A NASA spacecraft's flyby with a comet showed erosion on the Tempel 1's surface since it skimmed by the Sun in 2005, and revealed Tuesday the first clear pictures of the crater made by a Deep Impact probe.
But the Valentine's night encounter was not easy for the US space agency's Stardust-NExT mission spacecraft, which had to fight an onslaught of debris from the comet in order to snap dozens of revealing pictures.
"Comets, unlike any other body in the solar system, are unique when they are in the inner part of the solar system where the Earth is," said Don Brownlee, Stardust-NExT co-investigator.
"They are literally coming apart and sending tons and tons of gas and rocks and dust out in space," he said.
"They don't just spew off things in a uniform way. They send off clods of dirt and ice and rock that come apart," Brownlee said, playing audio of the impact sustained by the spacecraft. The sound was like rapid firecracker bursts.
"A good analogy is thinking of a B-17 in World War II flying through flak -- sometimes a large number of impacts in less than a tenth of a second -- so it is a very dramatic environment."
The pictures that Stardust snapped showed some erosion over the past five years, and for the first time allowed scientists to see the crater made by a NASA probe, an impact which was obscured by a huge dust cloud the first time around.
"We never saw the crater as we went by, it was there somewhere that created a lot of mystery, it also helped to create this mission," said co-investigator Pete Schultz of Brown University.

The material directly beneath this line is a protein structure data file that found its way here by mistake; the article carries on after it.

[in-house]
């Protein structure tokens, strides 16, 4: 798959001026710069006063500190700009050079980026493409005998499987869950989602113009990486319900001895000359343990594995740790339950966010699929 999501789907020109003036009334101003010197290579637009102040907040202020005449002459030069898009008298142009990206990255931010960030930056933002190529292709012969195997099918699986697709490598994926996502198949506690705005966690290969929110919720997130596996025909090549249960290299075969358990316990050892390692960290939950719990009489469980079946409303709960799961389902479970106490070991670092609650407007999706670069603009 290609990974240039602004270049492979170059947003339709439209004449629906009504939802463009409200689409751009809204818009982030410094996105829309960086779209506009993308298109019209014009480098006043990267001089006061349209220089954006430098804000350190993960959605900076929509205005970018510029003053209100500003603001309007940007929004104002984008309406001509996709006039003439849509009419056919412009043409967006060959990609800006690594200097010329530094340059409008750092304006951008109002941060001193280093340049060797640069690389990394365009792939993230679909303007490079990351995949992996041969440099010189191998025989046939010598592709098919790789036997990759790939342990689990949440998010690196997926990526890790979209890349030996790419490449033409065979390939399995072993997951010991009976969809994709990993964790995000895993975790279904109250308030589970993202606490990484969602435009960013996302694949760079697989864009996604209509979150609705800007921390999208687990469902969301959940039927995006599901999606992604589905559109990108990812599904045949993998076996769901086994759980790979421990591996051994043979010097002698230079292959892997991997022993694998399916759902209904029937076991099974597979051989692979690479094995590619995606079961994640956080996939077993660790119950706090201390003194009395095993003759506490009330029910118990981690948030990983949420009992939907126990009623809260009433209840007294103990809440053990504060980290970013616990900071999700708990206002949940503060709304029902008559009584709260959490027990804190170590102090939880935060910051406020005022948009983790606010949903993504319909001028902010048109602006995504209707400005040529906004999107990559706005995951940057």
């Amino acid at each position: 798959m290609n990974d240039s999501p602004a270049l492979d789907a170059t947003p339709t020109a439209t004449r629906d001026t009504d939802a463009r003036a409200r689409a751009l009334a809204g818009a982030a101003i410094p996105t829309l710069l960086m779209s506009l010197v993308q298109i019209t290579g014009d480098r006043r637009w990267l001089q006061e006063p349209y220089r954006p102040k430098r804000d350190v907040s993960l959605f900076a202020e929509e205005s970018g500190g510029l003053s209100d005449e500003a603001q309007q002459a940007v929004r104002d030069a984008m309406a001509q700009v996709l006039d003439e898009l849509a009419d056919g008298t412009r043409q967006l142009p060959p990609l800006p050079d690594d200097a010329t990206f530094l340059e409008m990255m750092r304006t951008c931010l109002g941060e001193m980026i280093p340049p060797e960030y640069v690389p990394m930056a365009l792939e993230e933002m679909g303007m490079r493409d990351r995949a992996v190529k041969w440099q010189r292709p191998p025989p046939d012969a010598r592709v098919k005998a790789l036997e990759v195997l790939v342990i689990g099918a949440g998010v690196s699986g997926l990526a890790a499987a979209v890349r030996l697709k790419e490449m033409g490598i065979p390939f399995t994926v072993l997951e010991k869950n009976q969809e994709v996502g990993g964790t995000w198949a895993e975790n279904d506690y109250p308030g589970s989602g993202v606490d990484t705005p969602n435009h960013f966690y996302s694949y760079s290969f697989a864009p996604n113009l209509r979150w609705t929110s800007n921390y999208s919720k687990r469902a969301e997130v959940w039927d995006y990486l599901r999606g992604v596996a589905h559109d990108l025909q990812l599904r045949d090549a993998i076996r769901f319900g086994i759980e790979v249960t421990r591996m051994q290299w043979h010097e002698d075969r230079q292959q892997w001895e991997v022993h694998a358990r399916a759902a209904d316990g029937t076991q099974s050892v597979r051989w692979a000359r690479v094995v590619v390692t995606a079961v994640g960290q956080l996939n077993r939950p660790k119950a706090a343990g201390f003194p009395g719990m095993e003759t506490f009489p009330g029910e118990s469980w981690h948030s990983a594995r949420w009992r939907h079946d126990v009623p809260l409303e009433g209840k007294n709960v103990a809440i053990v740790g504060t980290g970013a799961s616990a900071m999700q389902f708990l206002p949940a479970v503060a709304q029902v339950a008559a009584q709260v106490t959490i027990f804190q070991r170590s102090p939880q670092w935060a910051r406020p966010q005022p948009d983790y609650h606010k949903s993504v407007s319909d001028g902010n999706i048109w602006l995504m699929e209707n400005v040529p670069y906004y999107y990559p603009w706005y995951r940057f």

Tempel 1 was last glimpsed in 2005 by NASA's Deep Impact mission as the comet was shooting toward the Sun on its five-year orbit between Mars and Jupiter.
Deep Impact pummeled the comet with a special impactor spacecraft and the material that came out was a surprise to scientists: a cloud of fine powdery material emerged, not the water, ice and dirt that was expected.
Deep Impact also found evidence of ice on the surface of the comet, not just inside it.
This time, the approach had to be carefully orchestrated so that the spacecraft could snap pictures of the right area of the comet at just the right moment.
"We planned it so on approach we would see the Deep Impact area," said principal investigator Joe Veverka of Cornell University. "That meant arriving at precisely the right time and the right place."
"We saw the crater, we really did see it," said Schultz, making a joke when an image of the crater failed to appear as prompted during a press conference.
"It is subdued. It is about 150 meters across and has a small central mound in the center. It looks as if from the impact the stuff went up and came back down," he said.
"This surface of the comet where we hit is very weak. It is fragile so the crater partly healed itself."
The spacecraft came closest to the comet at 11:39 pm Eastern time in the United States on Monday, or 0439 GMT Tuesday, at a distance of 181 kilometers (112 miles), NASA said.
The Tempel 1 is about six kilometers (3.7 miles) wide and travels on an orbit that brings it as close to the Sun as Mars and as far away as Jupiter, as they passed.
Comparing pictures of the comet taken in 2005 to the latest ones, Veverka said experts could detect "erosion on a scale of twenty or thirty meters has occurred in the five years since we took this picture."
Other areas seen for the first time appear to show layers of material that have been deposited, a phenomenon that deserves further study, Veverka said.
"They have been interpreted as places where a very volatile gas from below the surface has erupted carrying with it small particles of ice and dust and while some of the stuff leaves into space some of it just flows downhill because a comet does have a little bit of gravity," he said.
"We are seeing changes that we have to spend time quantifying to understand what they mean."
The mission cost NASA about 29 million dollars.
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